Adrian Patrick: Absolutely! It's the better half of the human race, I suppose. To have both energies and see them connect over the same sound is awesome. One of my favorite things to see from the stage is couples. You'll see a guy by a girl with his arm around her waist, and they'll be swaying back and forth. Then, you go to one of your slower songs, and they start kissing. It's awesome! We've even got a dirty party rock song—"Vegas Girl".

    Craig Mabbitt: I get that same vibe. Like Jacoby said, for a while there it was too many balls. When we start doing the festivals, I was like, "Wow, there's a significantly larger amount of men" [Laughs]. I thought, "How am I going to impress a dude with a beard, especially looking how our band looks?" I always see a lot of families. I'll see a dad with a kid on his shoulders, teaching him how to do the fucking horns!

    When did you first hear each other's bands?

    Adrian Patrick: The first time I saw Escape The Fate was at Extreme Thing in Las Vegas. You guys went on right before Five Finger Death Punch, and it was a fucking huge show. There were so many kids out there.

    Craig Mabbitt: That was fun! That was the first time I saw you guys too. I've checked out all of your music online. We did a little run together before about two years ago. Those shows were pretty fucking awesome. It's been so long I can't believe we'll be touring again soon.

    Adrian Patrick: How long have you been off the road?

    Craig Mabbitt: It's going on about two years now. We've done a show here or there, but that's it. We've been going back and forth trying to finish this record.

    Adrian Patrick: I've heard a couple snippets of your record here and there, and it's fucking brutal!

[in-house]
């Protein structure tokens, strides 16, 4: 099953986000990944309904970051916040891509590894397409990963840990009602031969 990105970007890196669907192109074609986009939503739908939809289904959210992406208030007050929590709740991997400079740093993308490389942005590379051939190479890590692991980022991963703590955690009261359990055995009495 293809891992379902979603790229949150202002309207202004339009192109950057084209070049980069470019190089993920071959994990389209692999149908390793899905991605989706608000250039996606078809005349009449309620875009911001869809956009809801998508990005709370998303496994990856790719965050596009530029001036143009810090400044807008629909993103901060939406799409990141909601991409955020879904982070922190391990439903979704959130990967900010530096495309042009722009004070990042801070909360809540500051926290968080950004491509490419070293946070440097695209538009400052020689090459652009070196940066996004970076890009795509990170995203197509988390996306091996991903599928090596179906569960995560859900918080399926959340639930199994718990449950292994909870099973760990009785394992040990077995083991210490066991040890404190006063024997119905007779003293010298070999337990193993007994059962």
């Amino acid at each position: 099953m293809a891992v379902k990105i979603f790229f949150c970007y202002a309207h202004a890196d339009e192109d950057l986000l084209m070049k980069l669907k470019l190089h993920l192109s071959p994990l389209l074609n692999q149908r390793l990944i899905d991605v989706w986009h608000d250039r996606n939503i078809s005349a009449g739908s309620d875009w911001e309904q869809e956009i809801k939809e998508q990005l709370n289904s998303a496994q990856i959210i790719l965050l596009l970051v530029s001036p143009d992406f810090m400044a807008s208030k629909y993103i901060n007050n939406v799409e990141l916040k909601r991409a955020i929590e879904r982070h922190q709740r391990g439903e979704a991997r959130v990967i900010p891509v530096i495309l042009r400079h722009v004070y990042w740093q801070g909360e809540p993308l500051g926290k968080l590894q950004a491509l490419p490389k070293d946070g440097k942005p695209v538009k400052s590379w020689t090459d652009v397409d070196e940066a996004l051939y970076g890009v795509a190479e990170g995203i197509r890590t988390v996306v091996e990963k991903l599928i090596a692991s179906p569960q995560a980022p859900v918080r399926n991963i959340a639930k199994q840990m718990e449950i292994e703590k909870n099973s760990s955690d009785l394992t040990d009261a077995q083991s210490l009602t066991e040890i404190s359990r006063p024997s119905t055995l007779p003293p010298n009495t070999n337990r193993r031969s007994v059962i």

Craig Mabbitt: Thanks!

    Jacoby Shaddix: I started to really feel Escape The Fate once Craig began singing for them. That's when I became a fan. The song "Zombie Dance" gets me off. I dig that shit. I can't wait to hear the new record.

    Craig Mabbitt: I first heard them on "Last Resort". That came out when MTV still showed music videos. I remember constantly seeing it. It felt like the only videos I'd seen that whole year were "Last Resort" and "Toxicity" by System of a Down. It was either one of those two videos I was always seeing.

    Is the best feeling to connect with the kids?

    Jacoby Shaddix: For me, our connection with the fans is the lifeblood of what Papa Roach is. It's that simple. Without them, we have nothing. We are nothing.

    Craig Mabbitt: I was going to say the exact same thing. I've never had the rock star attitude. Local bands will freak out to play with our band, and I'll be like, "I don't know why you think we're good, but that's awesome" [Laughs]. It's cool to see the cycle still going.

    Rick Florino

    Should these three collaborate on a song?

    See our latest interview with Jacoby here!

    See our review of Escape The Fate's "Ungrateful" here!

    Watch our latest video interview with Otherwise here!

    "Like" ARTISTdirect on facebook to get more news and info on Papa Roach

    Tags: Papa Roach, Escape the Fate, Otherwise, Linkin Park, Mudvayne, Cypress Hill, Adema, Deftones, 311, Red Hot Chili Peppers, Faith No More, Social Distortion, Fugazi, Smashing Pumpkins, Alice in Chains